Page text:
He’s fought and killed full many on a day.

And so, the vile enchantress works a charm

To forge a blade that such a one might slay,

For his very existence doth alarm

This dark lady, and she still prophesies

That her garden he’ll raze, before her eyes.

Yet, while I speak, precious time slips away

And I’ve not said what you most need to know.

None can enter but at the break of day,

As the sun is rising; now, I must go,

The task is done, I can no more delay,

Though I regret that I must leave you so.

Take the book now, and read the text with care.

God grant you aid, and all good-fortune, there.’

Book II: Canto IV: 10-13: Orrigille steals Brigliador and his sword Durindana

She placed the book then in Orlando’s hand

Mounted her steed, and bade the Count farewell.

He thanked the messenger, a while did stand

And watched as she rode away, for a spell.

Then, recalling her very last command,

He thought to rest, till the sun should dispel

The shadows, and to his task he might go,

Recalling he must be chaste ere he did so.

Love and desire now caused him pain;

Orrigille, whose life he’d saved, was there.

Yet the Count was determined to refrain,

Though he longed for the maid, and she was fair.

A crescent moon, the starry heights did gain;  

He lay down in the field, his mind elsewhere,

Clad in armour, his shield beneath his head,

The maid at his side, on that grassy bed.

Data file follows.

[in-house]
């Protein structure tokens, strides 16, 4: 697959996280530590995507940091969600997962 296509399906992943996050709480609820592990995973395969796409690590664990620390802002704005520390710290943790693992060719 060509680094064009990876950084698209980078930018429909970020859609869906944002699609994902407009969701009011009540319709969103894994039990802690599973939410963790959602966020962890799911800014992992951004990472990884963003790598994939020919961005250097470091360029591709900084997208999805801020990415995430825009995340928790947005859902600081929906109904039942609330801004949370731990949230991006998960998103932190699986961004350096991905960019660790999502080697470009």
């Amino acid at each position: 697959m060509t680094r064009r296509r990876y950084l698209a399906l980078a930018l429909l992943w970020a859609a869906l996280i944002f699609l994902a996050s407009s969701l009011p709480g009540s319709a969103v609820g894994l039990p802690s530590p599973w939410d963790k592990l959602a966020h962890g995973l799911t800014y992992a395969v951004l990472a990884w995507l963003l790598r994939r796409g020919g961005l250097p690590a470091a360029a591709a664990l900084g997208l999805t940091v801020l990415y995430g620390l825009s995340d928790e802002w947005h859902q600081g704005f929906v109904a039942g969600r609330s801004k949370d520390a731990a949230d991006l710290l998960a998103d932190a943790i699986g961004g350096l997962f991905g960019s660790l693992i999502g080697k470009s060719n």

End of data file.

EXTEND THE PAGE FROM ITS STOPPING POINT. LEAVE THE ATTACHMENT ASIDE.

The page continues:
Orlando was asleep, and snoring loudly,

Free of his cares for now, while the maid,

Deciding she should follow her Grifone,

Being full of malice, that ill trait displayed;

For, prepared to slay the Count, and silently

Pondering it in her mind, quite unafraid,

She drew closer to his side, to afford

Access to his belt, then purloined his sword.

Since Orlando was still clad in armour,

She was, though, all uncertain what to do,

Having second thoughts about his murder,

Unsure if she’d the strength to pierce him through.

So, she sought for Brigliador, at pasture,

And mounted the steed, ere the day was new;

Then, to distance them both from his owner,

Rode forth, noiselessly, with Durindana.

Book II: Canto IV: 14-19: Orlando reaches the eastern gate and slays the dragon  

Orlando woke, close to dawn, that morning

To discover he’d neither sword nor steed.

Think of his wretchedness on realising

His loss; he felt he’d die of shame indeed.

Yet he was still intent on entering

Orgagna’s garden, so departed, at speed,

For though he’d lost his horse, and his sharp blade,

The daring knight felt strong, and unafraid.

The Count, forging ahead, courageously,

Set out towards the garden; on the road,

He broke a stout branch from a tall elm-tree,

Then, grasping it like a cudgel, on he strode;

Soon, the morning sun was rising brightly

As he approached the dragon’s fell abode.

His eager pace slowed almost to a crawl,

As he gazed about him, at the gleaming wall.

It formed a barrier, of polished stone,